1. Leukemias: These are cancers that primarily affect the bone marrow and blood-forming tissues. They result in an overproduction of abnormal white blood cells, which interfere with the normal functioning of the blood and immune system. There are several types of leukemia, including acute lymphoblastic leukemia (ALL), chronic lymphocytic leukemia (CLL), acute myeloid leukemia (AML), and chronic myeloid leukemia (CML).
2. Lymphomas: These are cancers that develop from the lymphatic system, which is a part of the immune system responsible for fighting infections. Lymphomas can affect lymph nodes, spleen, bone marrow, and other organs. The two main types of lymphoma are Hodgkin lymphoma (HL) and non-Hodgkin lymphoma (NHL).
3. Myelomas: These are cancers that arise from the plasma cells, a type of white blood cell responsible for producing antibodies. Multiple myeloma is the most common type of myeloma, characterized by an excessive proliferation of malignant plasma cells in the bone marrow, leading to the production of abnormal amounts of monoclonal immunoglobulins (M proteins) and bone destruction.

Hematologic neoplasms can have various symptoms, such as fatigue, weakness, frequent infections, easy bruising or bleeding, weight loss, swollen lymph nodes, and bone pain. The diagnosis typically involves a combination of medical history, physical examination, laboratory tests, imaging studies, and sometimes bone marrow biopsy. Treatment options depend on the type and stage of the disease and may include chemotherapy, radiation therapy, targeted therapy, immunotherapy, stem cell transplantation, or a combination of these approaches.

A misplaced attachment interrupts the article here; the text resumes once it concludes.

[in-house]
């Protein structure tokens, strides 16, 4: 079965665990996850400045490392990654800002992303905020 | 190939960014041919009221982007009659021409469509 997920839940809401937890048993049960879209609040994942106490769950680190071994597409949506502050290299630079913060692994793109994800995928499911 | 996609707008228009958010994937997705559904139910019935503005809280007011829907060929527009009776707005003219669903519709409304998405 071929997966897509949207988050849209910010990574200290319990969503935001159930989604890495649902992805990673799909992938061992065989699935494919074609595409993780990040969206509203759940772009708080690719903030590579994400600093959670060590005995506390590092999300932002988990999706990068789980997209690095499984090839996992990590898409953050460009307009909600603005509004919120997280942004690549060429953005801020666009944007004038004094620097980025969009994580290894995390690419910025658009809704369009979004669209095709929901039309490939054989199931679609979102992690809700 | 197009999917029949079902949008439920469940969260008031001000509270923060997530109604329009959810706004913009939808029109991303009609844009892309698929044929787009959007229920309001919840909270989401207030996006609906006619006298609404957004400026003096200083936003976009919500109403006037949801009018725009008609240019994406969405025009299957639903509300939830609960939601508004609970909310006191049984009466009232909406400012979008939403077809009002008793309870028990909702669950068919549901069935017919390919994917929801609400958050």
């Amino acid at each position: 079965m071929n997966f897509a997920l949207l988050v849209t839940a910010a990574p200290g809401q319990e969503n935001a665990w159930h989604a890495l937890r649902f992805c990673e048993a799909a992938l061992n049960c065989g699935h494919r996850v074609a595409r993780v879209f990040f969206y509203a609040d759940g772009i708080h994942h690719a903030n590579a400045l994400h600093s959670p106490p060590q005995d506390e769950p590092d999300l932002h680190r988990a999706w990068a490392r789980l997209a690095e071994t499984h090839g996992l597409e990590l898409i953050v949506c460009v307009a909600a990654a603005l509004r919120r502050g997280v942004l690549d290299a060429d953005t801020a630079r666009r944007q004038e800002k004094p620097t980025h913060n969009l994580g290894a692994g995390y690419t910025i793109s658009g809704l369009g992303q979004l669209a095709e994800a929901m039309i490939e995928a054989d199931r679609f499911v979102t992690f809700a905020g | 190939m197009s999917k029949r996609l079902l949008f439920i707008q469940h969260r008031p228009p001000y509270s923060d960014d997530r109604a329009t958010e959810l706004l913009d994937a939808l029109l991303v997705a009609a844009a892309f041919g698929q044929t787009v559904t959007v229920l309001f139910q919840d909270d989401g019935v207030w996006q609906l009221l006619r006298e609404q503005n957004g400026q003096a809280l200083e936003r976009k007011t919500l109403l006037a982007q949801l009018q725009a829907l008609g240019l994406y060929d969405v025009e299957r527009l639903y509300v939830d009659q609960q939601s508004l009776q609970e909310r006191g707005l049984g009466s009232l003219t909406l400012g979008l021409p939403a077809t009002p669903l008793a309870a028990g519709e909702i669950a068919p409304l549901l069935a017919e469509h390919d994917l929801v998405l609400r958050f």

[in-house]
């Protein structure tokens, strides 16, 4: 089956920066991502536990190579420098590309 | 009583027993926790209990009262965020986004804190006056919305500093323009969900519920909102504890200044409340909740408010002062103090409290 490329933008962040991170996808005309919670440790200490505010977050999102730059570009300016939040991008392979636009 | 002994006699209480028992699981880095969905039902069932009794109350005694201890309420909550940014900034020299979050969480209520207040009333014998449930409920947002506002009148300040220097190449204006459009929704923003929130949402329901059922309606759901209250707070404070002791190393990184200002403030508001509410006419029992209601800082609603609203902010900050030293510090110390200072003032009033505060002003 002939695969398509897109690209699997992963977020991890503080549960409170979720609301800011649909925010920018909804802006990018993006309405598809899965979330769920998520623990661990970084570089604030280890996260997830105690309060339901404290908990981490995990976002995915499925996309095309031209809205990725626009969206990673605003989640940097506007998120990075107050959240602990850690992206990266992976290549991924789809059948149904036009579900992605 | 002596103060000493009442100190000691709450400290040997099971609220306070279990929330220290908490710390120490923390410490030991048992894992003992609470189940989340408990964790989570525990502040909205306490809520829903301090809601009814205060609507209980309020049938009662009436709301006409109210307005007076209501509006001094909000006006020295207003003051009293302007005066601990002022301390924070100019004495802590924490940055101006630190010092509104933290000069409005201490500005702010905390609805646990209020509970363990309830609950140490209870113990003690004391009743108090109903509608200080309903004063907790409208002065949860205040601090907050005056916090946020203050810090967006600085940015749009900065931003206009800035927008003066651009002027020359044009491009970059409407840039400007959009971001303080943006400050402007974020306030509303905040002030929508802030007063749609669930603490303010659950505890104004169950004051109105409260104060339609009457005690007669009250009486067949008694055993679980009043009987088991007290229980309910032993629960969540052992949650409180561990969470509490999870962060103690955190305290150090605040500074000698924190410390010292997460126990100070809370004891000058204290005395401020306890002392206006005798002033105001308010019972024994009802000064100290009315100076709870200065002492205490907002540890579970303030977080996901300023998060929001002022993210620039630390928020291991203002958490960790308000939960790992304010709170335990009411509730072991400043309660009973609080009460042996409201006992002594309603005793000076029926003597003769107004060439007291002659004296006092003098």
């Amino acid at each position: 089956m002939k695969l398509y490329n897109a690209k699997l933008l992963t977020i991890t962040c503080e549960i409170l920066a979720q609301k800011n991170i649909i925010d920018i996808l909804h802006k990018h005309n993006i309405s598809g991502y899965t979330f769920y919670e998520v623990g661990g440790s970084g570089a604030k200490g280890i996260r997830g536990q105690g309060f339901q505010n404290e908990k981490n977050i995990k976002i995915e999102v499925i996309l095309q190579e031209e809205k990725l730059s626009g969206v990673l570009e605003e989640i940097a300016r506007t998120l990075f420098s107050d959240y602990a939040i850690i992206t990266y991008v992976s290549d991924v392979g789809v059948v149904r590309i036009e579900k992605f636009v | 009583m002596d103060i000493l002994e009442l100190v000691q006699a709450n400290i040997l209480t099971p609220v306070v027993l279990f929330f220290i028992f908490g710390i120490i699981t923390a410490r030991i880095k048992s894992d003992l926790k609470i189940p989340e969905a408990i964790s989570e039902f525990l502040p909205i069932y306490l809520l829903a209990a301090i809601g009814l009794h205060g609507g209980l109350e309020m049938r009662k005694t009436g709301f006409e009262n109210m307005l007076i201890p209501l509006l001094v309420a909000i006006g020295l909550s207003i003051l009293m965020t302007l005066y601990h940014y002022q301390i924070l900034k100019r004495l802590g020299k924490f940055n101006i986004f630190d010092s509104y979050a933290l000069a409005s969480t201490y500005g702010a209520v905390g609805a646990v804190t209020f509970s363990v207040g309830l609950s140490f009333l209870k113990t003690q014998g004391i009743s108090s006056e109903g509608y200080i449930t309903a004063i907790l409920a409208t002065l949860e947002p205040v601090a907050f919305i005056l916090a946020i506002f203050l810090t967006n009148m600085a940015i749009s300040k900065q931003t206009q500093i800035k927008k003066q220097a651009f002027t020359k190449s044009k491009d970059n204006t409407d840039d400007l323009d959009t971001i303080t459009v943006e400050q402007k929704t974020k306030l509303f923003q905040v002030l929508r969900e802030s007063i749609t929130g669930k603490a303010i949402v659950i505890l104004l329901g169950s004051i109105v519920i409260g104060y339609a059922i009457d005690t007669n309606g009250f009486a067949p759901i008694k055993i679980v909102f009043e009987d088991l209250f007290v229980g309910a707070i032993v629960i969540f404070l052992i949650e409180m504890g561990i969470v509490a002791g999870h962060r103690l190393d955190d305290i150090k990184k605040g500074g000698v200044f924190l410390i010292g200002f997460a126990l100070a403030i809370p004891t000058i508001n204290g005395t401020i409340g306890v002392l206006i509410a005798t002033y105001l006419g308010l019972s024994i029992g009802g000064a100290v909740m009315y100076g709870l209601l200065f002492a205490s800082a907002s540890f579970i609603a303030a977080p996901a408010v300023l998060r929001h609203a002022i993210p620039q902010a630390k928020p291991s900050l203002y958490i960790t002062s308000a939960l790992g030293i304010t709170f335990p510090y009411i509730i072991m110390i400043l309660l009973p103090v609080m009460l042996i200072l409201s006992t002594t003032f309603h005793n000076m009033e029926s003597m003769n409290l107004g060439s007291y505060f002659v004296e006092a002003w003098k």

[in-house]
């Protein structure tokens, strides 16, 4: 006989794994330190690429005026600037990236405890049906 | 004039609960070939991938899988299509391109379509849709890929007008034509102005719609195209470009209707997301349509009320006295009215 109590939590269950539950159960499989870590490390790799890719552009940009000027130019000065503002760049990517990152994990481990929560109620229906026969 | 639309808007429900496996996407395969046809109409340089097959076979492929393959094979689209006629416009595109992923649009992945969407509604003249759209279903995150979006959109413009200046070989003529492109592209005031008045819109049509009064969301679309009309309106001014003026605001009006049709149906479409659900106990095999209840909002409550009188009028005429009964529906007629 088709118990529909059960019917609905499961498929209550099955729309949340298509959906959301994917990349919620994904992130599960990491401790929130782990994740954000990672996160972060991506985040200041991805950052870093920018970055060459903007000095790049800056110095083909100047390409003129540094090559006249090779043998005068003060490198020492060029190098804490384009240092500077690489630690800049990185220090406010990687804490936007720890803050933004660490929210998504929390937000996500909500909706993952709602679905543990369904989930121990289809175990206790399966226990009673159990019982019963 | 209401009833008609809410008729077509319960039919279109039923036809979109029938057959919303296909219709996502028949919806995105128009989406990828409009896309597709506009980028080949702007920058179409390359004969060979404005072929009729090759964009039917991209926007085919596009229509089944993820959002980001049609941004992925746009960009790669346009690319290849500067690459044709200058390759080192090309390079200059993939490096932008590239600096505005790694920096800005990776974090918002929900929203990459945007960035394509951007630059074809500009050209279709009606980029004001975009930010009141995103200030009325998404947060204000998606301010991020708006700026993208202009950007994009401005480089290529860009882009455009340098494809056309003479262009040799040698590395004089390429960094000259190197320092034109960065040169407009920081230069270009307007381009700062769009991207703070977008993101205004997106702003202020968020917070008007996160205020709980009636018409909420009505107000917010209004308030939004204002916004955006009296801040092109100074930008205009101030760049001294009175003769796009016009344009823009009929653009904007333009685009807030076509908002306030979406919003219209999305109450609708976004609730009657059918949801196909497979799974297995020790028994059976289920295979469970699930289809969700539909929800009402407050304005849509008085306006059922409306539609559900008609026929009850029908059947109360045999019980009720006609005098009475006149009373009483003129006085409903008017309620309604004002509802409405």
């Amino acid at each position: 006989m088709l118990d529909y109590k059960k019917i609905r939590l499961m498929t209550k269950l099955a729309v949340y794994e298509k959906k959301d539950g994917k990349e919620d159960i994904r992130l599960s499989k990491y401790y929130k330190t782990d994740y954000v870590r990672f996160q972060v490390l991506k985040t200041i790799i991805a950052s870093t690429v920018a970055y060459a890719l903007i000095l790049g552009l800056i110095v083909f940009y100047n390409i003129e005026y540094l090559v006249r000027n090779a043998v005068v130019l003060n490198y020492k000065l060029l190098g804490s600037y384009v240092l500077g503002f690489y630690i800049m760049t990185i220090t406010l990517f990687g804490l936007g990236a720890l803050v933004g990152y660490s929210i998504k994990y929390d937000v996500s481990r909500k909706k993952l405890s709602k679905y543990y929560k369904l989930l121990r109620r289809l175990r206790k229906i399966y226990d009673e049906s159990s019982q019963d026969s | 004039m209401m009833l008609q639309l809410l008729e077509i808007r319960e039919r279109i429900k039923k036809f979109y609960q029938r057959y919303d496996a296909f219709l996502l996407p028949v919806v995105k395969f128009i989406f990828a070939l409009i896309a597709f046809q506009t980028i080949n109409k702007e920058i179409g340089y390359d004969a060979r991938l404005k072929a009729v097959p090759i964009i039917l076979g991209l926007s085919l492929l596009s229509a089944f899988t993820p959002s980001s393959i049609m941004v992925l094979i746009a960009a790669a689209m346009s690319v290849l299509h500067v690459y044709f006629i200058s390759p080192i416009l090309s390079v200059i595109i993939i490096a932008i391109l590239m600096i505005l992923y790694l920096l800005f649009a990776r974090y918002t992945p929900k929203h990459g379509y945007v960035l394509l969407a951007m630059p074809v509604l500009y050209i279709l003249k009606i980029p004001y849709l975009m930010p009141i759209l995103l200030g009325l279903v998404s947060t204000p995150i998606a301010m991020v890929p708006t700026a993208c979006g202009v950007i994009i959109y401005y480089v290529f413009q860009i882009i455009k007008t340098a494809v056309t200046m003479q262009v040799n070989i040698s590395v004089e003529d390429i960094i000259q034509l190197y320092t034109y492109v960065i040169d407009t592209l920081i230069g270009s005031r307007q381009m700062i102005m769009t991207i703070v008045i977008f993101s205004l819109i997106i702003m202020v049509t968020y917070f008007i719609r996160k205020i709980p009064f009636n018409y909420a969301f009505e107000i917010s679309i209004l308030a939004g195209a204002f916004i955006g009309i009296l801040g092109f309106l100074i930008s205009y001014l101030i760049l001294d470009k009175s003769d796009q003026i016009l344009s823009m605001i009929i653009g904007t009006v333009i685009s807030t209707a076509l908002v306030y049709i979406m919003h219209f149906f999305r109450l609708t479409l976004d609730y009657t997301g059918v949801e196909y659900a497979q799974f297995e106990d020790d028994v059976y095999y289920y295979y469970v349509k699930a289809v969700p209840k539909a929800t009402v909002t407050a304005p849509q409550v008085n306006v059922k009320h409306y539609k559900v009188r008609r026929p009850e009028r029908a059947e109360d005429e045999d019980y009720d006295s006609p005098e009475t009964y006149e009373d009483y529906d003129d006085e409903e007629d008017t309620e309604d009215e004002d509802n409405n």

A neoplasm is a tumor or growth that is formed by an abnormal and excessive proliferation of cells, which can be benign or malignant. Neoplasm proteins are therefore any proteins that are expressed or produced in these neoplastic cells. These proteins can play various roles in the development, progression, and maintenance of neoplasms.

Some neoplasm proteins may contribute to the uncontrolled cell growth and division seen in cancer, such as oncogenic proteins that promote cell cycle progression or inhibit apoptosis (programmed cell death). Others may help the neoplastic cells evade the immune system, allowing them to proliferate undetected. Still others may be involved in angiogenesis, the formation of new blood vessels that supply the tumor with nutrients and oxygen.

Neoplasm proteins can also serve as biomarkers for cancer diagnosis, prognosis, or treatment response. For example, the presence or level of certain neoplasm proteins in biological samples such as blood or tissue may indicate the presence of a specific type of cancer, help predict the likelihood of cancer recurrence, or suggest whether a particular therapy will be effective.

Overall, understanding the roles and behaviors of neoplasm proteins can provide valuable insights into the biology of cancer and inform the development of new diagnostic and therapeutic strategies.